Accordingly, this motion is now ripe for review. Also ripe for review are Plaintiffs' motion to remand and cross motions to amend their Complaint, which have been fully briefed.[3] (DE 22; DE 42; and DE 43.)

B. Standard of Review

In reviewing a motion to dismiss for failure to state a claim upon which relief can be granted under Federal Rule of Civil Procedure 12(b)(6), the Court construes the complaint in the light most favorable to the plaintiff, accepts the well-pleaded factual allegations as true, and draws all reasonable inferences in the plaintiff's favor. Calderon-Ramirez v. McCament, 877 F.3d 272, 275 (7th Cir. 2017). A complaint must contain only a “short and plain statement of the claim showing that the pleader is entitled to relief.” Fed.R.Civ.P. 8(a)(2). That statement must contain sufficient factual matter, accepted as true, to state a claim for relief that is plausible on its face, Ashcroft v. Iqbal, 556 U.S. 662, 678 (2009), and raise a right to relief above the speculative level. BellAtl. Corp. v. Twombly, 550 U.S. 544, 570 (2007). However, a plaintiff's claim need only be plausible, not probable. Indep. Trust Corp. v. Stewart Info. Servs. Corp., 665 F.3d 930, 935 (7th Cir. 2012). Evaluating whether a plaintiff's claim is sufficiently plausible to survive a motion to dismiss is ‘a context-specific task that requires the reviewing court to draw on its judicial experience and common sense.' McCauley v. City of Chicago, 671 F.3d 611, 616 (7th Cir. 2011) (quoting Iqbal, 556 U.S. at 678).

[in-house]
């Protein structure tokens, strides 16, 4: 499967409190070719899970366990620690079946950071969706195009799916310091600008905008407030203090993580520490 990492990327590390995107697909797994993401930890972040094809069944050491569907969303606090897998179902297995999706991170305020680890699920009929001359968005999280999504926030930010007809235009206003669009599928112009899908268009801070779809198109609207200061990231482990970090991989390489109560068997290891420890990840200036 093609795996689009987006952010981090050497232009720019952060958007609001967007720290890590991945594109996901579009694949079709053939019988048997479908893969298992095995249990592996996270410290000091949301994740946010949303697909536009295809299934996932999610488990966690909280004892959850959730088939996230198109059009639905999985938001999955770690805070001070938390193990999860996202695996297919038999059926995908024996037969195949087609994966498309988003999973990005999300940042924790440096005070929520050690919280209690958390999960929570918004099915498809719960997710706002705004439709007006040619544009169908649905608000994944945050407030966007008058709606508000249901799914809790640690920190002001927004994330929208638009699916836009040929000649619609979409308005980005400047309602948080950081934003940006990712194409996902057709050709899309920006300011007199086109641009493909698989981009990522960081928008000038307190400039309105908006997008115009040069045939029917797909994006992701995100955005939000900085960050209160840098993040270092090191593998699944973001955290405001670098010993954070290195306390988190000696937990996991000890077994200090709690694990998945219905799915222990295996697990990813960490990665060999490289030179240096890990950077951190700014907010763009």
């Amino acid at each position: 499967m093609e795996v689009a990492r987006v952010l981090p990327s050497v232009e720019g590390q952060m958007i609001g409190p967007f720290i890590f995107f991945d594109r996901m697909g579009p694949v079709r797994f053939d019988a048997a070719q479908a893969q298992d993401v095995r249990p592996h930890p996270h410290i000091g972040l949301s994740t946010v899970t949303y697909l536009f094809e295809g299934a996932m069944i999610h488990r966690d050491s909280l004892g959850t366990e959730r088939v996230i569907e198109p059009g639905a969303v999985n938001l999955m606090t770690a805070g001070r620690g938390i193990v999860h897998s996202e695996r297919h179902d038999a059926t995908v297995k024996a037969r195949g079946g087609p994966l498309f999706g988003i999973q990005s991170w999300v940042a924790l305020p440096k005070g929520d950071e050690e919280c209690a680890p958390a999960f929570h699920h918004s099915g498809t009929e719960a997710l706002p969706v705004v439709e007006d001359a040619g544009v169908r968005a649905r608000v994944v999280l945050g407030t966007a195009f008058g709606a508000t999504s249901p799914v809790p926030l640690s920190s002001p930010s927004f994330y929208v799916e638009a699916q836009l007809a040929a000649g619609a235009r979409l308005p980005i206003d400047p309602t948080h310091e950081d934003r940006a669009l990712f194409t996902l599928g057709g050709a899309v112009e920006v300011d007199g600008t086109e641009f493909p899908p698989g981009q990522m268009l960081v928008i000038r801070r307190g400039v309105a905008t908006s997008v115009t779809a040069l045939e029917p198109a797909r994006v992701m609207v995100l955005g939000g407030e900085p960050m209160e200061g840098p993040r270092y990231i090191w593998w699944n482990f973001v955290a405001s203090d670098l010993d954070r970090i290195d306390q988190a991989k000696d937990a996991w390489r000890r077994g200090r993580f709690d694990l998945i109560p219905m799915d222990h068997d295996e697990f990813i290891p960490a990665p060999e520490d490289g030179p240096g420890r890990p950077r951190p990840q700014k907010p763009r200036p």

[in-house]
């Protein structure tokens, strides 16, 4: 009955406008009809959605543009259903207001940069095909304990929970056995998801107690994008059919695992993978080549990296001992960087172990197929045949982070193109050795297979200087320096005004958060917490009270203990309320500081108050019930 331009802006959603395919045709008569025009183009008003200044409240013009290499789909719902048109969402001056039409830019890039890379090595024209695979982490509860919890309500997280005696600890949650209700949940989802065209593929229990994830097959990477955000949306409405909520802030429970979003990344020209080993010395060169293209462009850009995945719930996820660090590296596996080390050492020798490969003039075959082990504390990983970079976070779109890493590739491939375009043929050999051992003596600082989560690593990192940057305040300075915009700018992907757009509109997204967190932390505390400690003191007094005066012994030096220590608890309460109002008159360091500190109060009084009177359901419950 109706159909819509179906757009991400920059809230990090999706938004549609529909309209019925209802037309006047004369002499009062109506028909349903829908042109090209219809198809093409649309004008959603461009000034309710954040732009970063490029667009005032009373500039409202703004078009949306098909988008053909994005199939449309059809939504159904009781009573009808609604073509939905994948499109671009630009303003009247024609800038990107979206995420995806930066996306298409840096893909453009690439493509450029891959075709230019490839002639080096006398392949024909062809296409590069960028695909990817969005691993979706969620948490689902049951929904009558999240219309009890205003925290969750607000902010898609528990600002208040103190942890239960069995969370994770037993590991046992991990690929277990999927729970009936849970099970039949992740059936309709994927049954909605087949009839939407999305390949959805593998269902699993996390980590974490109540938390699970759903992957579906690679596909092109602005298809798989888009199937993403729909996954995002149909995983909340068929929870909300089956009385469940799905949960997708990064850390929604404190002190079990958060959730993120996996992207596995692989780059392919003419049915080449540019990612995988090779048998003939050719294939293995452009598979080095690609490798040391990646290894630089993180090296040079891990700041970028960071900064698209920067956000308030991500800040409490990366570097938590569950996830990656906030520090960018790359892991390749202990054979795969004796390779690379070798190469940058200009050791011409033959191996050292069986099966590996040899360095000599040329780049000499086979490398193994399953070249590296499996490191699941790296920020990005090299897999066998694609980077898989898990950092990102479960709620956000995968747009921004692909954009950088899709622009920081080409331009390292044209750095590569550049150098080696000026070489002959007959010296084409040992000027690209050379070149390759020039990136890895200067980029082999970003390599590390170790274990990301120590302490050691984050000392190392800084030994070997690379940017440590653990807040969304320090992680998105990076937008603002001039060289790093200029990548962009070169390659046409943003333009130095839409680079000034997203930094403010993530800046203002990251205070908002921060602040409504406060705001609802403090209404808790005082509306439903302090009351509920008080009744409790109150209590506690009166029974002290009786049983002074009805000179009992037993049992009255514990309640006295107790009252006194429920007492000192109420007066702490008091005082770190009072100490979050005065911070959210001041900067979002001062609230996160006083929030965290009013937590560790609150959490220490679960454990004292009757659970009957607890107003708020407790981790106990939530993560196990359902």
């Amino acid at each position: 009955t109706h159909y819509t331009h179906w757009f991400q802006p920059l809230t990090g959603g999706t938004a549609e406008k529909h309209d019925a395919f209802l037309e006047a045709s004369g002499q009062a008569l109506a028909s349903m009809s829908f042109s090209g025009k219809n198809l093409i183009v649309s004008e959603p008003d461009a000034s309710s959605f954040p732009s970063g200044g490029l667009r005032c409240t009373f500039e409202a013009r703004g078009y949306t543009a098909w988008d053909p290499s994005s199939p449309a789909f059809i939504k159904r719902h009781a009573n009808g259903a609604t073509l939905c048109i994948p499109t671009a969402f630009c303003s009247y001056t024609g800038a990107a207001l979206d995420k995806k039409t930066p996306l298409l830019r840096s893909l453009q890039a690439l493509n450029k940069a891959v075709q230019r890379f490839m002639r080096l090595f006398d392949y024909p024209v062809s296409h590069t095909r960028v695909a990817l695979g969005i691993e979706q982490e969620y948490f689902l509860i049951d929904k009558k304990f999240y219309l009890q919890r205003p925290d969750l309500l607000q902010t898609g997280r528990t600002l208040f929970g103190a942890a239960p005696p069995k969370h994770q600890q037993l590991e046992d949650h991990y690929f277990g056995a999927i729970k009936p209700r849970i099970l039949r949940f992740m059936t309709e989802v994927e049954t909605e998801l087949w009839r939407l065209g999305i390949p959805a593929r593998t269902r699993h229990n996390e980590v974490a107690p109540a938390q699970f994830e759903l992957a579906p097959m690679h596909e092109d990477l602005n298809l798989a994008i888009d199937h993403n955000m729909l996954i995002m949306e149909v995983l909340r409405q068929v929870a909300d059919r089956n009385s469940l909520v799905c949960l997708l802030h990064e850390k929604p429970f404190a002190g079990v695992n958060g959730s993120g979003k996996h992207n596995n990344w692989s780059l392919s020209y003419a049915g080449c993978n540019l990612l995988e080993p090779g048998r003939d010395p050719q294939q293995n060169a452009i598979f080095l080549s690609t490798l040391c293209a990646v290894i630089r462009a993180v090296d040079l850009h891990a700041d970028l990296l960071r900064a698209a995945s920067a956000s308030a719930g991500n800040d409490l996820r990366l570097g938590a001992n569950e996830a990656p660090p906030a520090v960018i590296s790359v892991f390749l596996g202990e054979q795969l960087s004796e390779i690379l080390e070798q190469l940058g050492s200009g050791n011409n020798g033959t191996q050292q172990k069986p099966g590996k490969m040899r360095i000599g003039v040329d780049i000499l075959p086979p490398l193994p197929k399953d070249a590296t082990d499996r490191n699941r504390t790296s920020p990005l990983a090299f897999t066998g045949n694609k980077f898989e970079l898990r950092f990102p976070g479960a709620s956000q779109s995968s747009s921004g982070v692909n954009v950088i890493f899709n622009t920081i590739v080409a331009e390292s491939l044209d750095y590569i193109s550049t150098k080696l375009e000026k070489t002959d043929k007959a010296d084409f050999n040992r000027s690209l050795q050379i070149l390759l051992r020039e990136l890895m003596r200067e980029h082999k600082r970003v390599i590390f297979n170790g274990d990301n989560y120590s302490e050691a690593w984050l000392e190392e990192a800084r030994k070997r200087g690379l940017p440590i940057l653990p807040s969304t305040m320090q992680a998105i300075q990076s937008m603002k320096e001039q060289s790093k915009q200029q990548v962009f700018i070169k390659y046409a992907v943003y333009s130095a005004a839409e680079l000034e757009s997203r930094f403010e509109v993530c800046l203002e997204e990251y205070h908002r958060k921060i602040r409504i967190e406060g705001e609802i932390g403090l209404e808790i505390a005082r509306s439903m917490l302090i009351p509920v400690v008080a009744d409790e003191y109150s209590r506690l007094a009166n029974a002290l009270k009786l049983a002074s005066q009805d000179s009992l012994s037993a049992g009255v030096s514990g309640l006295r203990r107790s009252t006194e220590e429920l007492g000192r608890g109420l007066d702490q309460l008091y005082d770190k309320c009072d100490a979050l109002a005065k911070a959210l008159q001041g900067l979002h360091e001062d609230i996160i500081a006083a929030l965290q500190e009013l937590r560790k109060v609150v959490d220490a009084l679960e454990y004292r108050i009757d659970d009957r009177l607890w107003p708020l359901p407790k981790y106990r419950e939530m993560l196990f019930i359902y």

C. Discussion

The motion to remand is based on a forum selection clause in the MSA. (DE 23 at 2.) The Court will first consider this motion to remand, prior to addressing the motion to dismiss. Holmes v. F.D.I.C., No. 11-CV-211, 2011 WL 1498824, at *1 (E.D. Wis. Apr. 19, 2011) (noting that courts have a “great deal of discretion to decide the order in which they will dispose of multiple motions” and deciding to rule on a motion to remand prior to a motion to dismiss).

(1) Motion to Remand

The parties do not dispute that this is an action with complete diversity of citizenship between the parties and an amount in controversy in excess of $75,000, and is thus within this Court's original subject matter jurisdiction. 28 U.S.C. § 1332(a). Further, there is no dispute that Blackbaud's notice of removal was timely filed. 28 U.S.C. § 1446. Rather, Plaintiffs argue that the case must be remanded to the St. Joseph Circuit Court pursuant to a forum selection clause in the MSA. (DE 23 at 2.) According to Plaintiffs, the forum selection clause included in the MSA provided Trinity Health the “contractual right to prosecute these claims against Blackbaud in the St. Joseph Circuit Court.” (Id. at 3.) By removing the case to federal court, Plaintiffs claim that Blackbaud breached the forum selection clause, warranting remand.

Enforcing a forum selection clause in a contract is a permissible basis for remand. Roberts & Schaefer Co. v. Merit Contracting, Inc., 99 F.3d 248, 252 (7th Cir. 1996). While...